Are there moments in particle collision experiments where the particle beam is in open air?

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I keep encountering the story of Anatoli Bugorski, who apparently got hit in the head by a proton beam at the U-70 PS in Protvino, Russia.

I find it difficult to believe that this is actually possible, because I've always been told that particle accelerators (from CRT's to the LHC) require a vacuum to prevent beam loss and defocussing and whatnot.

How do you get your head in the path of a particle beam if it travels in a vacuum tube? Or, is a vacuum always needed if you want to accelerate particles and do scattering experiments?

More concrete, is this incident possible? Was the U-70 operating without vacuum?

This post imported from StackExchange Physics at 2014-03-24 04:32 (UCT), posted by SE-user PatronBernard
asked Nov 21, 2013
retagged Mar 24, 2014
en.wikipedia.org/wiki/Particle-beam_weapon#Beam_generation

This post imported from StackExchange Physics at 2014-03-24 04:32 (UCT), posted by SE-user Alfred Centauri

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I was working at CERN bubble chamber experiments back in the early seventies. The accelerators required a vacuum so as to be able to sustain the beam which makes many turns in the circle ( practically velocity of light), so the best possible vacuum is and was a necessity.

After the generation of the beams , the beam lines did not need a vacuum because the probability of scattering in air is very small, and mainly a bit of ionization can happen. Even in the dense liquid of the bubble chamber maybe one in ten incoming particles interact; the intensity was low, controlled to be ten or so particles at a time, for clear pictures :

This is an antiproton beam entering on the left.

When we got a glitch in data taking we would complain that the cat had entered the beam line ! Yes, a person could get in the beam. There were physicists in the early years who would center the beam by the Cerenkov light it made passing trough the eye. I know of one who died of cancer of the retina.

In those early times a proton beam could be a primary beam steered towards an electronic detector. In this case the beam would have many more particles and would present a greater danger. Still it could go through the air, depending on the experimental setup, may be for special checks with low intensity, but one should be careful of the radiation induced and certainly not to enter the beam line.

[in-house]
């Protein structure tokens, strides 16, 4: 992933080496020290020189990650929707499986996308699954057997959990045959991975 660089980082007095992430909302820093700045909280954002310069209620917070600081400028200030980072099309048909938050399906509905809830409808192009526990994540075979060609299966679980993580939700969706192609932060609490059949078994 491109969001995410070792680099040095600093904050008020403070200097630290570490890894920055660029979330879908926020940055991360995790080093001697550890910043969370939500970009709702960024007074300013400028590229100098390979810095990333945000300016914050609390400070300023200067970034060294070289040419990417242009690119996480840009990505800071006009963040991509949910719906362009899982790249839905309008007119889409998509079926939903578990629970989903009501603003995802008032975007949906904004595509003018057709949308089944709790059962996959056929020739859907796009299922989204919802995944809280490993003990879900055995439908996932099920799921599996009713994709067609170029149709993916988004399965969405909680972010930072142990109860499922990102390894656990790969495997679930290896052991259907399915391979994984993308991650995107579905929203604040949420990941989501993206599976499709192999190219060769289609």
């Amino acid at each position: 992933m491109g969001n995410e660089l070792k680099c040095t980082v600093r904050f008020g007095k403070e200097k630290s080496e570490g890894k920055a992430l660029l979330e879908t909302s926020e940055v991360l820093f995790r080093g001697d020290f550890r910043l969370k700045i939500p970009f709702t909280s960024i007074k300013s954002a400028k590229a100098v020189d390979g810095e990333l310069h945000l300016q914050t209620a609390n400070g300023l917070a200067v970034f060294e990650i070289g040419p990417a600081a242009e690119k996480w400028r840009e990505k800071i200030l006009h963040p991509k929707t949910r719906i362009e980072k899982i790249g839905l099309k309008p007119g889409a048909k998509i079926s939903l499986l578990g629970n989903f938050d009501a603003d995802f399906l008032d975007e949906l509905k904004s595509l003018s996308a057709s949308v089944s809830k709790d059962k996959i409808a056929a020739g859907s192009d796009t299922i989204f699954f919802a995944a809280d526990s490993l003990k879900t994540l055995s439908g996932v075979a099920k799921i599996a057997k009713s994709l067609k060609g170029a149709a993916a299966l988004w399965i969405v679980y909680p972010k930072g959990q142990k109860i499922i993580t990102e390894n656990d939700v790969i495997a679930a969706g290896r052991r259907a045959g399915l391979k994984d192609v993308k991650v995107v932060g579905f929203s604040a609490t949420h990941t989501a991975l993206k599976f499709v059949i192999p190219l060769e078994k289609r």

This post imported from StackExchange Physics at 2014-03-24 04:32 (UCT), posted by SE-user anna v
answered Nov 21, 2013 by (1,710 points)
Great post, thanks.

This post imported from StackExchange Physics at 2014-03-24 04:32 (UCT), posted by SE-user lionelbrits
Even at a modern electron machine like CEBAF (which operates in vacuum throughout the accelerator), there is a short (~20 cm) air gap between the end of the beamline and the target volume and between the target volume and the spectrometers.

This post imported from StackExchange Physics at 2014-03-24 04:32 (UCT), posted by SE-user dmckee
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It's primarily the Earth's magnetic field that shields us from the Sun's protons, not the atmosphere. It's just that the losses are quite high for particle accelerators not in vacuum, and, they generate all sort of noise that would drown out whatever the physicists are looking at. Hence operating in vacuum.

Also, research particle accelerators are extraordinarily complex instruments. Perhaps he was working on the part of the device that injects the beam. Just because the beam might not be able to travel well several hundred meters in air doesn't mean it can't go through your head. Also, there seem to be very little details about the incident.

Finally, an X-ray machine is a particle accelerator that doesn't operate exclusively in vacuum.

So to answer your first question, no, a vacuum isn't required. How the hell his head got into the path of the beam is something better answered by experimentalists.

This post imported from StackExchange Physics at 2014-03-24 04:32 (UCT), posted by SE-user lionelbrits
answered Nov 21, 2013 by (110 points)

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